J.P. Squire of the Kelowna Daily Courier is on the Ogopogo beat this week. Seems like someone saw some suspicious water spouts happening on the lake. He also reveals that, unusually, nobody has reported an Ogopogo sighting this year. By the way, the websites of the Courier and its sister paper, the Penticton Herald, are truly horrendous. Like 1997 bad. Sorry. Apparently some company called WEM-Tech claims responsibility for the site. If I was them, I wouldn’t.

Great story by Alex Cooper of the Revelstoke Times-Review on contrasting projections for the future of the mountain town. Some say the population will double, others disagree.

Frigid and dark Christmas parades can be a nightmare to shoot, but Castlegar News reporter Kim Magi and editor Robson Fletcher pulled off the treat and delivered a pretty good slide show.

Angela Treharne of the Fernie Free Press talks to a guy who was finally — yes, he has tried before — allowed to camp next to the Fernie Alpine Resort ski lift the night before opening day.

An engineer is warning that a “housing unit” will fall onto a business Kamloops street, according to a lawsuit dug up by Cam Fortems of the Kamloops Daily News.

Steve Kidd of the Penticton Western News writes about a new type of apple that doesn’t go brown. The apple was developed in neighbouring Summerland but is causing concern among B.C. fruit growers. Also in the Western News, Kristi Patton on a judge overruling a dead man’s will.

Did you know that if you t take a bottle of wine with you into Alberta this holiday season you’ll be breaking the law, a.k.a. smuggling? I do, thanks to Judie Steeves of the Kelowna Capital News.

This volleyball photo looks good on the Merritt Herald website. But it’s hard to tell because it’s so freaking small.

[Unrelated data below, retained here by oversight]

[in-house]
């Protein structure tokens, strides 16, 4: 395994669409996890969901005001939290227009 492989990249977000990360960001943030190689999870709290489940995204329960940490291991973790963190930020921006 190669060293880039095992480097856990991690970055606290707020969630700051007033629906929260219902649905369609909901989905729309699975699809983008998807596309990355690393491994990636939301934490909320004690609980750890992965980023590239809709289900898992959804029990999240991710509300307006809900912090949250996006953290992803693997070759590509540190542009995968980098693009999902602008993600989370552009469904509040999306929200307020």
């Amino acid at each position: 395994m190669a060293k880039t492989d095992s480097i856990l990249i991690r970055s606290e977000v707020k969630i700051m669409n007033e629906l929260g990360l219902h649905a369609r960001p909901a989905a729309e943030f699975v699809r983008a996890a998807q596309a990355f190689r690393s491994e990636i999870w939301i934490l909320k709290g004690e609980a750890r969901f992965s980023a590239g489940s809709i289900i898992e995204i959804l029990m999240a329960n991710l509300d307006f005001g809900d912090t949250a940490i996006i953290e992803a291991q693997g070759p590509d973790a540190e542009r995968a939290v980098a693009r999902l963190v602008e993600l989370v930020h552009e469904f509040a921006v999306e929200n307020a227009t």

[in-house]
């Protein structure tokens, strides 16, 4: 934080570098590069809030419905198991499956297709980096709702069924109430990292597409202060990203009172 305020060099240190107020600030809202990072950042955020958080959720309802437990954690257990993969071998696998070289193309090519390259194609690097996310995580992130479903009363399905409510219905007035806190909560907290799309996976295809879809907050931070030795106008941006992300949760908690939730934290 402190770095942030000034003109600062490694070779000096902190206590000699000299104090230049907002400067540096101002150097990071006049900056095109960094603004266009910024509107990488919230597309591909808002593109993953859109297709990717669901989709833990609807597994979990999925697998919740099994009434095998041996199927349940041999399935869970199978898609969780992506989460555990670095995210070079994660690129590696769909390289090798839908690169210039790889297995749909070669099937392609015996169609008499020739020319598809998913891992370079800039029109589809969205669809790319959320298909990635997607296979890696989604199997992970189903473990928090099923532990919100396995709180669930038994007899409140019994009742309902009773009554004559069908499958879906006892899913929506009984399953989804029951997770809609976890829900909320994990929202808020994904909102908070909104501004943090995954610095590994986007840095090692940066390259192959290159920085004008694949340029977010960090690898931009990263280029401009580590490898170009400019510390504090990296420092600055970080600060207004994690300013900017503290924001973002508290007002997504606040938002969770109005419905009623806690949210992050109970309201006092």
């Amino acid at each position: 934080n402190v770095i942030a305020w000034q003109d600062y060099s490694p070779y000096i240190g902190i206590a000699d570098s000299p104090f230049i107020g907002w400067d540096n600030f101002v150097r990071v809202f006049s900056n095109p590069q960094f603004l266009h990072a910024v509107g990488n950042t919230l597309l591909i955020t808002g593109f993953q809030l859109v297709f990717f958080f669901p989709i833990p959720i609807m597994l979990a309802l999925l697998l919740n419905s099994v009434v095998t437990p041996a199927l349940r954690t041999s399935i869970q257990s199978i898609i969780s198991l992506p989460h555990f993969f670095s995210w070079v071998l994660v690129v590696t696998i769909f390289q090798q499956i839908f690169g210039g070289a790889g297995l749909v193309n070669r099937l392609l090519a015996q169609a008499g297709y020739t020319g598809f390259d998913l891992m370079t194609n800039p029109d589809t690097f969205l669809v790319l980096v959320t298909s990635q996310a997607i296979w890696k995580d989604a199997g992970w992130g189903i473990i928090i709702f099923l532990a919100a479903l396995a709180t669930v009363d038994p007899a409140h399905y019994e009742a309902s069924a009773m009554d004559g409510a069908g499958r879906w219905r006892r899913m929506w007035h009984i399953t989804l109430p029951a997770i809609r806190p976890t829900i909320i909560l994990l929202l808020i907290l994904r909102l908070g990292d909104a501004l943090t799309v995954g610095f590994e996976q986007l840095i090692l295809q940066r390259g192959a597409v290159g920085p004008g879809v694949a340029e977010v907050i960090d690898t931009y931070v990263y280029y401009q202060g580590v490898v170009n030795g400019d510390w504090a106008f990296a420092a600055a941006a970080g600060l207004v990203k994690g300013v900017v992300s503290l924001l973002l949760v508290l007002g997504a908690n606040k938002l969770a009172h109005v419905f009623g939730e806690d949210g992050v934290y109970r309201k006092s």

Locals give mixed reviews to the filming of a movie in the West Kootenay to Nelson Star reporter Greg Nesteroff. Also in the Star is this story about a lawyer and university professor convicted of fraud. Good story but no byline (although Nesteroff is credited for the photo).

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Seen something else I should know about? Want to write a post? Have better photos than the Creative Commons Flickr pool ones I use? E-mail bclocalreporter(at)gmail.com.

Help complete a census of B.C. community newspapers by filling in the blanks for your newspaper in the Journo-lust Spreadsheet. 

Follow-up Friday and Only in the Kootenays

November 26, 2010 1 comment

Today’s follow-up Friday. OK, I’m not going to be able to guarantee two good follow-ups every week but today we got a couple from two competing papers in the Interior.

I think every newspaper has probably done their own story on a local MS patient who is curious about Liberation Treatment. Today, Kamloops This Week’s Jeremy Deutsch followed up with a Kamloops man who had Liberation Treatment for MS. Good story (and nice KTW front page). Reporters should also follow up with Liberation Treatment patients in several months.

And Jason Hewlett from the Kamloops Daily News (which straddles the line between a community and a daily paper) checks in with the family of a bicyclist hit by a bus five months ago. The guy’s still in a “semi-conscious state” in hospital. The story is notable just for the fact it got done. Injured victims can sometimes be forgot — and often can’t be contacted.

Only in the Kootenays (another potential recurring feature?)

I cannot even conceive of a world in which my services are so in demand that someone’s entire job is to lure me to their town. That, I guess, is why I’m not a doctor in Creston.

Aaron Orlando of the Revelstoke Times-Review reports on his city’s new sand-it-yourself sidewalk plan.

The husband of the mayor of Slocan City has been charged with growing pot. One of those lovely stories that falls into the hands of a lucky reporter (in this case Sam Smith of the Arrow Lakes News) every so often.

Andrew Bennett of the Rossland News reports that cops had to shoot a bear after it became trapped in the home’s mud room while a mother and child barricaded themselves in the basement.

Finally the Trail Daily Times has an, um, interesting photo of parking chaos.

Seen something else I should know about? E-mail bclocalreporter(at)gmail.com

Reminder: help complete a census of B.C. community newspapers by filling in the blanks of the Journo-lust Spreadsheet.